Fear factors in: political rhetoric, threat inflation, and the narrative of September 11
Atmore, Lorna Y.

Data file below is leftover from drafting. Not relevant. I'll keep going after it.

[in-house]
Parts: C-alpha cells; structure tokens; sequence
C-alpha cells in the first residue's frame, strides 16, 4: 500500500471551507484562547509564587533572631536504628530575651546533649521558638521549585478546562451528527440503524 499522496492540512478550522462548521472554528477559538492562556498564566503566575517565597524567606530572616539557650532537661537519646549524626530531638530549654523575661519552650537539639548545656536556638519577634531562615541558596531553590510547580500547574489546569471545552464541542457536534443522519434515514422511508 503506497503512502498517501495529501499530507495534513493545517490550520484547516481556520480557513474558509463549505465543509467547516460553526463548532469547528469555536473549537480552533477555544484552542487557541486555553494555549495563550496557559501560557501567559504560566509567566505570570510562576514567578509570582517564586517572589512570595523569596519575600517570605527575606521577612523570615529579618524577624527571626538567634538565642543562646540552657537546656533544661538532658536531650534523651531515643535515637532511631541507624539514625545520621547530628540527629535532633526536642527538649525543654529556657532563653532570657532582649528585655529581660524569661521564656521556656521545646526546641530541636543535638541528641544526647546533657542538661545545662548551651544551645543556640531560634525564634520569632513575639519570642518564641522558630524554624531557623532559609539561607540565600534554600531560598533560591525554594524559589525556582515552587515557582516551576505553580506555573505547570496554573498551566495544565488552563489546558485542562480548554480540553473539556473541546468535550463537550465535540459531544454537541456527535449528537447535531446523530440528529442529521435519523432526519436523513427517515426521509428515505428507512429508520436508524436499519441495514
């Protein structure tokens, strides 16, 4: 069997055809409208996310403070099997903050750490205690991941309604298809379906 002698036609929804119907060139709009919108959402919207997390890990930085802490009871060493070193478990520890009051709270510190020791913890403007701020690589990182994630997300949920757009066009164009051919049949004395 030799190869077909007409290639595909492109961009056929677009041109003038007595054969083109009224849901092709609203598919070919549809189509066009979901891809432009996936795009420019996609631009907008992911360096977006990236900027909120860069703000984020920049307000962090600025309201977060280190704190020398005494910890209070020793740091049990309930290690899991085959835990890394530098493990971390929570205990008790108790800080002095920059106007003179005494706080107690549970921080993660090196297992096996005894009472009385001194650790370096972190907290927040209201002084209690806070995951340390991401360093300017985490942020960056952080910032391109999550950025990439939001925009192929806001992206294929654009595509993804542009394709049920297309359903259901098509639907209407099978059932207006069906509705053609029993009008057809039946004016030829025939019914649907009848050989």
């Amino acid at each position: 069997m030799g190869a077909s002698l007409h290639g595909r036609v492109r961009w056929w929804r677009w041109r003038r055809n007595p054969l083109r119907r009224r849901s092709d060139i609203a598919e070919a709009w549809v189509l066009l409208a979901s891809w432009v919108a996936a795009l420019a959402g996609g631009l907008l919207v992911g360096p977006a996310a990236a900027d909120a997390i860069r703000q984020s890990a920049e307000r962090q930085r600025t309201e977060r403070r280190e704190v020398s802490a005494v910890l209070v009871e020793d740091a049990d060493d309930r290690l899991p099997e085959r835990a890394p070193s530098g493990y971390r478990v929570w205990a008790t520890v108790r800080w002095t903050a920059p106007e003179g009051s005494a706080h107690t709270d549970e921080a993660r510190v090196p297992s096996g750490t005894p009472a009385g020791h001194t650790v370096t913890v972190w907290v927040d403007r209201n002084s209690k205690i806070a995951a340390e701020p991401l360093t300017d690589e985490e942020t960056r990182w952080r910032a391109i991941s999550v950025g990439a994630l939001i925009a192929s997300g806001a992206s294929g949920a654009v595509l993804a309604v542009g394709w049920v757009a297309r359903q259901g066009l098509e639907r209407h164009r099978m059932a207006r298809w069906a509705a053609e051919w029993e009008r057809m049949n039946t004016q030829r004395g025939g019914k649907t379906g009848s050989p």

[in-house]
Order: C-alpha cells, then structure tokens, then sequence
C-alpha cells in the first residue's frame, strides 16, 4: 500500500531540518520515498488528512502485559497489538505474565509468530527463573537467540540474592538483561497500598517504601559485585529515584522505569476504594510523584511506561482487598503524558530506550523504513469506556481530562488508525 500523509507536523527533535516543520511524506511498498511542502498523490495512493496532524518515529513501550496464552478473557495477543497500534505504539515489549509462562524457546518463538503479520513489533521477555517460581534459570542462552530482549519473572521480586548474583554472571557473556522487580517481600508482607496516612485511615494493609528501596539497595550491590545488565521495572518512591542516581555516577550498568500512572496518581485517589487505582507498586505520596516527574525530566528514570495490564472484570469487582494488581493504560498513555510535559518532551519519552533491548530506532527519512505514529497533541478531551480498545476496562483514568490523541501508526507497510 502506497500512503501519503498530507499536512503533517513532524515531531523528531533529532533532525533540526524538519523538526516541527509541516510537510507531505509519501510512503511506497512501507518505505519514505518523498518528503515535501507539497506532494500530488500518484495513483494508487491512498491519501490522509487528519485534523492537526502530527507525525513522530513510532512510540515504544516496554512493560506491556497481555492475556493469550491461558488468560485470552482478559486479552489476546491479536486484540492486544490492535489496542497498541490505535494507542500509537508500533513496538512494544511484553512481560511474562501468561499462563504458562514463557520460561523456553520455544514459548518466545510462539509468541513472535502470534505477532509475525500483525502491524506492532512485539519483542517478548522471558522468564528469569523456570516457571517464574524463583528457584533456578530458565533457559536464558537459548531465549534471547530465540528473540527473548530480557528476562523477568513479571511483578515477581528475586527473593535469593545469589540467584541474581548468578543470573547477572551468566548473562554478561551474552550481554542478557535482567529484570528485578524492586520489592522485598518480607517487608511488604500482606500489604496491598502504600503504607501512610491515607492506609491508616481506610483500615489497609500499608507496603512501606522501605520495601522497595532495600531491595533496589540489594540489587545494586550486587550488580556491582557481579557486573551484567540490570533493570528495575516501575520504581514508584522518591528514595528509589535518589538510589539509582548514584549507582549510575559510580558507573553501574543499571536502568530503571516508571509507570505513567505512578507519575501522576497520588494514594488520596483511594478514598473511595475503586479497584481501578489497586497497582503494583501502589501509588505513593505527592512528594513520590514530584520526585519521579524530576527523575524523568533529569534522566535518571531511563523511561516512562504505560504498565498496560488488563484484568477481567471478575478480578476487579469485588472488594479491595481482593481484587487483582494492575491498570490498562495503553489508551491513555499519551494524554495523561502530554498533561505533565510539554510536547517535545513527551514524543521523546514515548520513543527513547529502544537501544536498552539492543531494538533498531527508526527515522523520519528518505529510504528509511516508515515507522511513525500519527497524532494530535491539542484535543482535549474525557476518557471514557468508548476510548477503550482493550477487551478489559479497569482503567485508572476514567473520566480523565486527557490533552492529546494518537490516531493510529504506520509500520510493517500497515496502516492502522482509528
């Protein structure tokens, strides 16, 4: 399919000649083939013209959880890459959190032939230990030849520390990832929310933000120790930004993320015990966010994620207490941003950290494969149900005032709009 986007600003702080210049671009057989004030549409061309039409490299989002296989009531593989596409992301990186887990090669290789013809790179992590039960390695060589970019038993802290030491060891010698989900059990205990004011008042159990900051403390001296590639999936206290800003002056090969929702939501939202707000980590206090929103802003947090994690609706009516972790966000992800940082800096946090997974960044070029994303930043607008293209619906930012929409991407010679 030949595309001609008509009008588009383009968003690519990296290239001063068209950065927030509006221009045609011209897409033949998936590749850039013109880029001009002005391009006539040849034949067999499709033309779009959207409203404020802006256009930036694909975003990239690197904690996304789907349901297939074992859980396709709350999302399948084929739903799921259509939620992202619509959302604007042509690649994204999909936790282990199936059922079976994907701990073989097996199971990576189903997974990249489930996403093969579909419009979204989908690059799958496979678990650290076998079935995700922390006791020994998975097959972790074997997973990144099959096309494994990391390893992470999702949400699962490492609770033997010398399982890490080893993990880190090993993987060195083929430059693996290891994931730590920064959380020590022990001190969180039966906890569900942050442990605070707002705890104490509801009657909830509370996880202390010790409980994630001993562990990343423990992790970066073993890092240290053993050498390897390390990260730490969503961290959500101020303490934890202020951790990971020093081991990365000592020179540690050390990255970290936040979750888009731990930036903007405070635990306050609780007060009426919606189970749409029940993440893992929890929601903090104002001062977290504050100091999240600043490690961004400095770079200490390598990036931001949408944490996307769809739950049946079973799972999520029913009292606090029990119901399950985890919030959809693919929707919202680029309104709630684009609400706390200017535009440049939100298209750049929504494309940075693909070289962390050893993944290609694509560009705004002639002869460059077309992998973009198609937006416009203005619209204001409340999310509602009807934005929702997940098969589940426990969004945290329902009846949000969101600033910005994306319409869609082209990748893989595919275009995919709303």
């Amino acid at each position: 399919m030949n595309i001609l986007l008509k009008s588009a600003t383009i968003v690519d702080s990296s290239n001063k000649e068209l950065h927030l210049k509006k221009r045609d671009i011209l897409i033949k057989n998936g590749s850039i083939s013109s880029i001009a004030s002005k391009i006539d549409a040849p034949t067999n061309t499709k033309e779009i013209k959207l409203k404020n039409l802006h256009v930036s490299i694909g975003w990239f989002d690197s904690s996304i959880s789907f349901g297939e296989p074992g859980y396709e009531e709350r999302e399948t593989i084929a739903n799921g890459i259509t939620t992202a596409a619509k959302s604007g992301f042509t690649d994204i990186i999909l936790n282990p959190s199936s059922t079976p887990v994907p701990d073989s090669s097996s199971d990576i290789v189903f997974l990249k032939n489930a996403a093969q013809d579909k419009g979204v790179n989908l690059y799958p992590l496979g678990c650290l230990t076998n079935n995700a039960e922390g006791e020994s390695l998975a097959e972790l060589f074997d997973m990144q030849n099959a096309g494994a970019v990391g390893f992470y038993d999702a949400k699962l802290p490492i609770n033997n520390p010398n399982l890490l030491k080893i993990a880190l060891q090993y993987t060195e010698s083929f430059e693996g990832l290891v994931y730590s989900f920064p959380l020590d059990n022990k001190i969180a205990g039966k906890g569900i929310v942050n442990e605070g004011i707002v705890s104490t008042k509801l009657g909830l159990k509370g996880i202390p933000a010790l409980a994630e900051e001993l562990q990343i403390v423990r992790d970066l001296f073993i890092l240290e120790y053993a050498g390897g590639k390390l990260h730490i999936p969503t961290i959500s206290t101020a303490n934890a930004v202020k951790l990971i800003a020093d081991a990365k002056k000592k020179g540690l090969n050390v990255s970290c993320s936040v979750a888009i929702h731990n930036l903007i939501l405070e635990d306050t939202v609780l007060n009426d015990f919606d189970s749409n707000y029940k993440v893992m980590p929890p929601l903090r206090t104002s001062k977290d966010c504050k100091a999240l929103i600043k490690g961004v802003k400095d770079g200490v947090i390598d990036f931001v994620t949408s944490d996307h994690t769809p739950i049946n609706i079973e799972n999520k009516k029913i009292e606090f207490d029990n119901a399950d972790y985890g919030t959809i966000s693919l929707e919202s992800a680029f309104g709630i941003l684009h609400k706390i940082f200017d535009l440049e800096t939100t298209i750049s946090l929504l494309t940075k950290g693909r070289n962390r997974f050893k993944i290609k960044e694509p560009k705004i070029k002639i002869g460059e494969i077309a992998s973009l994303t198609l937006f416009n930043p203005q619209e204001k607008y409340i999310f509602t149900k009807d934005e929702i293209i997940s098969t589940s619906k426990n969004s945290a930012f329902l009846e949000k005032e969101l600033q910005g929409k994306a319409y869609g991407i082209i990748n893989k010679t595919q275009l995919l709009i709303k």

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The terrorist attacks on the World Trade Center and the Pentagon transformed the way the nation views homeland security and terrorism. It changed the priorities of the nation. The current frame of reference on terrorism, national security, and fear of future attacks were informed by political remarks and speeches made in the immediate aftermath of the terrorist attacks. Political rhetoric that defined the terrorist attacks as acts of war laid the foundation for a period of public insecurity and vulnerability to the threat of terrorism in the homeland and provided justifications for counterterrorism legislation that impinged individual freedoms and civil rights. The purpose of this research is to analyze political rhetoric in the aftermath of the September 2001 terrorist attacks, to determine whether political rhetoric contributed to threat inflation, public fear, and misperception of the security threats faced by the American public. An examination of the divergent scholarly perspectives on the role of political rhetoric on public perception, emotion, and reaction is performed to uncover mechanisms that impacted critical assessment, minimized debate of policy alternatives, and fostered public fear. The study exposes the characteristics of political rhetoric and the discursive devices employed in response to the terrorist attacks, which influenced public threat perception and fear. It argues that the rhetorical choices, which emphasized fear, were part of the mechanics for threat inflation seen in the aftermath of the September 2001 terrorist attacks.
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